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In a country reluctant to discuss hard-core Christianity, CBS’s prime-time series Touched by an Angel and Promised Land seem like anomalies. Americans are embarrassed by faith, no matter how strong their own, and these shows—both spawned by Michael Landon’s Highway to Heaven and executive-produced by an enigmatic Salt Lake City presence named Martha Williamson—parade theirs.

Touched by an Angel (when they import it to Brazil will it be translated as “fondled”?) looks in on the machinations of three angels—Tess, played by Della Reese, who appears to be wearing two wigs at once, Monica, enacted with much fragility by Roma Downey, and Andrew, the angel of death, played by Christer hunk John Dye, the Andrew McCarthy of the ’90s. One Angel web site makes clear that they were never human; God created them to give a spiritual assist to mortals in need. They travel the country spreading kindergarten Christianity to believer and nonbeliever alike—God loves you, God forgives you, God wants you to do the right thing. It’s a nice primer for the religiously ignorant, and converts must be dropping in its path like flies, since only the coziest, most affirmative version of the faith is on display.

There are a number of subsidiary angels who pop up as needed, as when an angel-choked airplane (no wonder fares are so high) carried a woman who was going to surprise her husband, the husband, and his pregnant mistress (surprise!). Angel Celeste (Hudson Leicke) was on board posing as a stewardess. The most fun part about the show is watching the angels try to pass as human here on skeptical Earth—they’re Angels With Likely Stories.

Touched by an Angel deals mostly with single-issue plots in which everyone tidily gets his reward: Sinners of the most old-fashioned kind—loose women, for example—are rewarded with a visit from Andrew (such pretty names; are there no angels named Elmer or Drusilla?), Tess dispenses the earthy wisdom, while Monica comforts. Her eyes are filled with childlike wonderment at the glory of it all, and so is her voice—watery, youthful and faintly, ludicrously accented. The script gets by on a lot of heavy-handed metaphorical dialogue, in which faith is a code for the initiated: “Looks like you have a lot of capital left, even after all your losses,” nudge-nudge, wink-wink. Much of the soul-saving reads like gussied-up AA philosophy, but at its core are unadorned Christer edicts: prayer, God, miracles, not to mention actual helpful angels.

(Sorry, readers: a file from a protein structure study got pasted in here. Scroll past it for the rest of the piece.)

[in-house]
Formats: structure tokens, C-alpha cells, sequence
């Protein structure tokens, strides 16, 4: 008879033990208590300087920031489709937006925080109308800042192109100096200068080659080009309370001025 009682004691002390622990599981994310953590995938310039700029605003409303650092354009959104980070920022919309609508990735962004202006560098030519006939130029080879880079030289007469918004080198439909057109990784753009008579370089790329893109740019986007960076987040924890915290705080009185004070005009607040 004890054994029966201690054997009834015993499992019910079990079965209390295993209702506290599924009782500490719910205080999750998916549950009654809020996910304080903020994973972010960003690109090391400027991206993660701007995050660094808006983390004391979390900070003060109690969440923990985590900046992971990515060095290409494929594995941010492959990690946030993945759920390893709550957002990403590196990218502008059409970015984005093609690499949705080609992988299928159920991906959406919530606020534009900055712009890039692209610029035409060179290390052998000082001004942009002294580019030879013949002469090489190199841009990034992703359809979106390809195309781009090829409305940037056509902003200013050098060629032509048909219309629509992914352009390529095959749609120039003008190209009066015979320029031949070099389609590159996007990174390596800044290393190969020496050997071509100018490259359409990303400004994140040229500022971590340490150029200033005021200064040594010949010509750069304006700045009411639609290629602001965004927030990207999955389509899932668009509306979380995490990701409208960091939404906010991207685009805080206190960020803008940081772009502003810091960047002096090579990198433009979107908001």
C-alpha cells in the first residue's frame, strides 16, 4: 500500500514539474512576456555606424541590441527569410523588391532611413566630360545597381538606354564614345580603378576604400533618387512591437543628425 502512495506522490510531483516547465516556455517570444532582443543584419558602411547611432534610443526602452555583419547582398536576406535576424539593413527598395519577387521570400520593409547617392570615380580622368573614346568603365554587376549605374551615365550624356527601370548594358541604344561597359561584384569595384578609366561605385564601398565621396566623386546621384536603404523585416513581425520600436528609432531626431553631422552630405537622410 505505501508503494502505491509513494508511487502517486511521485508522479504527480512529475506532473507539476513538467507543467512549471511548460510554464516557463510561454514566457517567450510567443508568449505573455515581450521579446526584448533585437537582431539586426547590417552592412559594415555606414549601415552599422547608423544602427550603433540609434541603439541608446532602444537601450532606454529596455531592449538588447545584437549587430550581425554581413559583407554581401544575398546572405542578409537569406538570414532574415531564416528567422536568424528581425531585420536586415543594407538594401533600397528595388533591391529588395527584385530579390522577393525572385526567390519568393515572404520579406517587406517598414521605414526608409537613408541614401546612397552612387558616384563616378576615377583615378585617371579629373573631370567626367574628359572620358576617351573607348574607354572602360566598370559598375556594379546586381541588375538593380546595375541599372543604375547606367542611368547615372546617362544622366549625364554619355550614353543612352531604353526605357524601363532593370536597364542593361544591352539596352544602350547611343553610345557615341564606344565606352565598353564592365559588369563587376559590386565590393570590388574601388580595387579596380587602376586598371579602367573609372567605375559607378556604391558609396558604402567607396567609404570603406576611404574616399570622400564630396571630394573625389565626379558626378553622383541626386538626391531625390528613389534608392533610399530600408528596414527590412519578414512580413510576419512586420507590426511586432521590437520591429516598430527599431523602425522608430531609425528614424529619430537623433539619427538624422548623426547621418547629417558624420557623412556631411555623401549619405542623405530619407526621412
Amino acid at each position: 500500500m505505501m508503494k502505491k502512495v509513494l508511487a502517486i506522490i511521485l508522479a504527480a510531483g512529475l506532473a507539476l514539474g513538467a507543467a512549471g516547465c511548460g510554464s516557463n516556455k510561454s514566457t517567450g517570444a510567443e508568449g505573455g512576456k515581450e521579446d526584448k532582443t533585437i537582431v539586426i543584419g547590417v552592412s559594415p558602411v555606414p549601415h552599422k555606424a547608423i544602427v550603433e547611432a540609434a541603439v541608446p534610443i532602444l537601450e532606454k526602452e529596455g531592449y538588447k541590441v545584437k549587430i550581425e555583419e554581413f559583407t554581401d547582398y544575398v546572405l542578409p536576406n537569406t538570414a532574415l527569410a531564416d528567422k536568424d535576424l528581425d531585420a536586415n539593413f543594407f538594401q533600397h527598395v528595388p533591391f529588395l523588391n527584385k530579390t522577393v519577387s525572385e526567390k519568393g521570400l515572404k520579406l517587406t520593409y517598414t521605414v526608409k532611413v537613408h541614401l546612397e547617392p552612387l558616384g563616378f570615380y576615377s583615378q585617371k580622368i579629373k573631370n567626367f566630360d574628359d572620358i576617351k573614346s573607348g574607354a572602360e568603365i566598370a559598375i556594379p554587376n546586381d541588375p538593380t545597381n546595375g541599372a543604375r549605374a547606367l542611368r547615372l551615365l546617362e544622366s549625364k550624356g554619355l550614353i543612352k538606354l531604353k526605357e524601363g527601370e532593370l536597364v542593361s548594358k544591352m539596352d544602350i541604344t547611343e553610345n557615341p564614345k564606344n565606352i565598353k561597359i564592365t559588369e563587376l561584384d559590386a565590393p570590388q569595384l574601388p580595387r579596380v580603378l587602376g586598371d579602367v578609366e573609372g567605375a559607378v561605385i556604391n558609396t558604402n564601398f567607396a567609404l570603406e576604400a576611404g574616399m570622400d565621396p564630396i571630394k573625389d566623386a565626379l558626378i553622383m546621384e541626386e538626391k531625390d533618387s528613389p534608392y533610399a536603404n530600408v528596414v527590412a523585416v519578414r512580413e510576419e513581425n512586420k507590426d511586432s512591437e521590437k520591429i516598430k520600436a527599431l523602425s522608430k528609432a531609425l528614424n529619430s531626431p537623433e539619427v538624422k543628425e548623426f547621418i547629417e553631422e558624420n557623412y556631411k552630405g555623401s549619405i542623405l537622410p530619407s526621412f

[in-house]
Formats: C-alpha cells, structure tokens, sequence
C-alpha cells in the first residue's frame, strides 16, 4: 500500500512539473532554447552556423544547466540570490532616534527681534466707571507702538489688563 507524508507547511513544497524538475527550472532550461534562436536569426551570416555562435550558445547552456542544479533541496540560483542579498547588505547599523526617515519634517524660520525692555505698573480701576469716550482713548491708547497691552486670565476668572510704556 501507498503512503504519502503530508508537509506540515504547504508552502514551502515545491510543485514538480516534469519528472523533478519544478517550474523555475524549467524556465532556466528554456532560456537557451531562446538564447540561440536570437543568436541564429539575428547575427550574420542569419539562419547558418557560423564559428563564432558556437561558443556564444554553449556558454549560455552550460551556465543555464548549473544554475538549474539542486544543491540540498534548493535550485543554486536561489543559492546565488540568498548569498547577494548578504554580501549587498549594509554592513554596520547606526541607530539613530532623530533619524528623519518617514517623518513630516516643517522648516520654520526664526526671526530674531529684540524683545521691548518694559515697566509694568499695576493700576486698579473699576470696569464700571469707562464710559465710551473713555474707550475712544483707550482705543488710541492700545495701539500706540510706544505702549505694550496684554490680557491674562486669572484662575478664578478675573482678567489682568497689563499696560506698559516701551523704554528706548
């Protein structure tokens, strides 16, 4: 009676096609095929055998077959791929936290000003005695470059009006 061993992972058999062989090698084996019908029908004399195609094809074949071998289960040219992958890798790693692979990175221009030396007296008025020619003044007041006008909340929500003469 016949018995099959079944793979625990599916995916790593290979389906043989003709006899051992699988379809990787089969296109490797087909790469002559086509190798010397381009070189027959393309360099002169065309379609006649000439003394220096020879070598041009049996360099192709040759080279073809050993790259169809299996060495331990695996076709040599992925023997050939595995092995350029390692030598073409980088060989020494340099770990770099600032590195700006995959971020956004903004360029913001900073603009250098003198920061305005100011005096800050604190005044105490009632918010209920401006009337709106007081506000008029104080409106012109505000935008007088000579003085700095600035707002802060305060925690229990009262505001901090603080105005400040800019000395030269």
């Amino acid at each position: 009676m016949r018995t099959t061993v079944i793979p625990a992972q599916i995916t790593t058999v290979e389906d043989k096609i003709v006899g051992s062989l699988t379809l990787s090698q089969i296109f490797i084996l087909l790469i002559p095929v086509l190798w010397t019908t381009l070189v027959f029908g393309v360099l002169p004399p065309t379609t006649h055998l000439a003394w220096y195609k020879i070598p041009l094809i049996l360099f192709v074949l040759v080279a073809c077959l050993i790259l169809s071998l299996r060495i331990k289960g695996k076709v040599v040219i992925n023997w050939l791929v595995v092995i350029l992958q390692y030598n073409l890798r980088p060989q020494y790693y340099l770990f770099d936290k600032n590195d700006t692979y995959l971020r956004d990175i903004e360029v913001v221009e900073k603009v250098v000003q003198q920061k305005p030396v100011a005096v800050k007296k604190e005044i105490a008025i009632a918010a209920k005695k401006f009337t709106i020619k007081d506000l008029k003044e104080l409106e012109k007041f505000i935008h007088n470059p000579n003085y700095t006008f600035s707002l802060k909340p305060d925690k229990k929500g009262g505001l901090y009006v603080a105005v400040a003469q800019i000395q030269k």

As attractive as the show’s message and package are, the scripts are shallow and selective enough to provide plenty of distancing room—after all, part of the current angelmania is a craving for a kind of spiritual elitism. Who’s the next winner of celestial lotto? God may love you, but does he love you enough to touch you with an angel?

It’s harder to distance yourself from the struggles of the Promised Land flock because they’re more complicated, nervy, and true to life. Every so often a script will reach in uncomfortably deep. (Then again, I know someone who couldn’t watch Melrose Place’s most lurid season because it hit too close to home. True story.) Gerald McRaney is Russell Greene, Vietnam veteran and victim of corporate America’s whimsical restructuring, who has packed his family—wife Claire (Wendy Phillips), son Joshua (Austin O’Brien), and daughter Dinah (Sara Schaub)—into a trailer, and they are cruising the country, looking for citizens in need of a harsh bucking up and learning their own life lessons along the way. For some reason, they’ve decided to lug along Russell’s mother, Hattie, played by Celeste Holm, whose idea of acting like a vivacious old bird is to throw her arms about, screw up her face, and read her lines as if three sheets to the wind. She is a repository of inappropriate reactions, and of course fascinating to watch. They also pick up Russell’s no-good brother’s kid, Nathaniel (Eddie Karr), one of those smirking redheads in a bowl cut casting directors are so enamored of.